Byron Shire rates are heading north
BYRON Shire residents will see a 7.5% rise over each of the next four years with the owner of an average property having to come up with an extra $377 in rates over the next four years.
"Average business rates will rise by $241 in the first year, while farmland rates will go up by an average of $95,” IPART chairman Dr Peter Boxall said.
The rate increase is to supply the funds to reduce the council's infrastructure backlog and improve financial stability.
Byron Labor's Asren Pugh condemned the rate rise outright.
"Byron Shire will now have the highest rates on the North Coast, putting further pressure on cost of living and housing affordability for the shire's poorest residents,” he said.
"This is a betrayal of our community, who overwhelmingly rejected any additional rate rise during councils so-called consultation.”
Dr Boxall said Byron Shire Council was able to meet the criteria for approval of the special variation by demonstrating a clear need for the additional revenue, that they had appropriately engaged the community about the proposed rate increases, and that they are taking steps to improve productivity and contain costs.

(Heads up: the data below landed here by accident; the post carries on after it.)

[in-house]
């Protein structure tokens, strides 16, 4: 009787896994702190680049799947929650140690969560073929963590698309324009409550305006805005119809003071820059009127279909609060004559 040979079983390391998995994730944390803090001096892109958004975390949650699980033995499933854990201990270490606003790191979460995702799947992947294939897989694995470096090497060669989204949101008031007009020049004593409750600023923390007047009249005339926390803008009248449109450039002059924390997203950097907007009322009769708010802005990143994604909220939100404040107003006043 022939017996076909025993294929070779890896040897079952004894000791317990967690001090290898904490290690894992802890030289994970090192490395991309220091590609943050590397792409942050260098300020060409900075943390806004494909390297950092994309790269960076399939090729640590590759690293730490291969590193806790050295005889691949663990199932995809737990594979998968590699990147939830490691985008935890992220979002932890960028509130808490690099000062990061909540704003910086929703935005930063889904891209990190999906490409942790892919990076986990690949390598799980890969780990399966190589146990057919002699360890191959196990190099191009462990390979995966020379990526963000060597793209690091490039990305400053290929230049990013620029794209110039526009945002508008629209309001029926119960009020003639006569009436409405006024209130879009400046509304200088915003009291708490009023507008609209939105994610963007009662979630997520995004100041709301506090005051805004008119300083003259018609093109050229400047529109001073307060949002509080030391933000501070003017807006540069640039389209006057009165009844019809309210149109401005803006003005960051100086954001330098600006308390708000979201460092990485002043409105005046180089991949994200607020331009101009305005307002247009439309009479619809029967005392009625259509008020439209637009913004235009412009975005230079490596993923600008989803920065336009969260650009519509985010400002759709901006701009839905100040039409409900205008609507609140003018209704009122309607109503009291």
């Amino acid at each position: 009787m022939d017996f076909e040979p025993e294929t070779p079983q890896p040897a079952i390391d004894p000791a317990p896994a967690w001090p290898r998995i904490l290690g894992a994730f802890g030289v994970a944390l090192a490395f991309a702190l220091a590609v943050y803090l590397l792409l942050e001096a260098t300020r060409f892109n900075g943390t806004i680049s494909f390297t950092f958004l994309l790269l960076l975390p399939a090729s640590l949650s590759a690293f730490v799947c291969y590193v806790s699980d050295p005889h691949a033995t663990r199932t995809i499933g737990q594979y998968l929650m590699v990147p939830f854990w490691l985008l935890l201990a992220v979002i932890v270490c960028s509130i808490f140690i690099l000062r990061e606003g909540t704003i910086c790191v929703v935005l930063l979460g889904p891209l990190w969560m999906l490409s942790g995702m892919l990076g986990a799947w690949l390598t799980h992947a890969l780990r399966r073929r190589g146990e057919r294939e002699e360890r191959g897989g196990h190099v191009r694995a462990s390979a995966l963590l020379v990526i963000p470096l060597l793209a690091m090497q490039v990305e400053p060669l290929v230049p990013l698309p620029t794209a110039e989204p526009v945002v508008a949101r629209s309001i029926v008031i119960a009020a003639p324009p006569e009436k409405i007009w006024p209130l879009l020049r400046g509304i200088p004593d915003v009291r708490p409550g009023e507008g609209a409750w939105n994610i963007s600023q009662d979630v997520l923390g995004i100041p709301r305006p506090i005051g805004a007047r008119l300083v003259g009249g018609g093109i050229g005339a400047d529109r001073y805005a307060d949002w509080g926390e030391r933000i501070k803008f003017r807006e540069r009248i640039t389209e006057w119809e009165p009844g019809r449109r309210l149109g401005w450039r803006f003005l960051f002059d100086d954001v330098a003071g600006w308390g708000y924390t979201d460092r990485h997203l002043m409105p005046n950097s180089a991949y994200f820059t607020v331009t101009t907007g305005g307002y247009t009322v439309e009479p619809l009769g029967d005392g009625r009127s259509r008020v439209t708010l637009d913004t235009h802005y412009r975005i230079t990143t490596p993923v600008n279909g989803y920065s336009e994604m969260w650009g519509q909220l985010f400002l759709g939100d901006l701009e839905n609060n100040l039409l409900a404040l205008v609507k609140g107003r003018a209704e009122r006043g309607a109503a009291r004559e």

"The council intends to use the additional $11.7 million to be generated over the next four years to fund asset maintenance and renewal, and reduce the local infrastructure backlog,” he said. The application was assessed by IPART against the NSW Government's published criteria, taking into account the council's financial need for the additional revenue, its community consultation on the proposed changes and the capacity and willingness of ratepayers to pay the requested increase.
"Submissions received directly from ratepayers, community groups, business groups and other stakeholders were also considered.
Ocean Shores ratepayer Jim Mangleson said he was bitterly disappointed IPART, "rejected every one of the 42 submissions against any rate increase from Byron Shire residents”.
"Instead they have opted for the 7.5% increase every year for the next four years which translates into a 33% over that time.”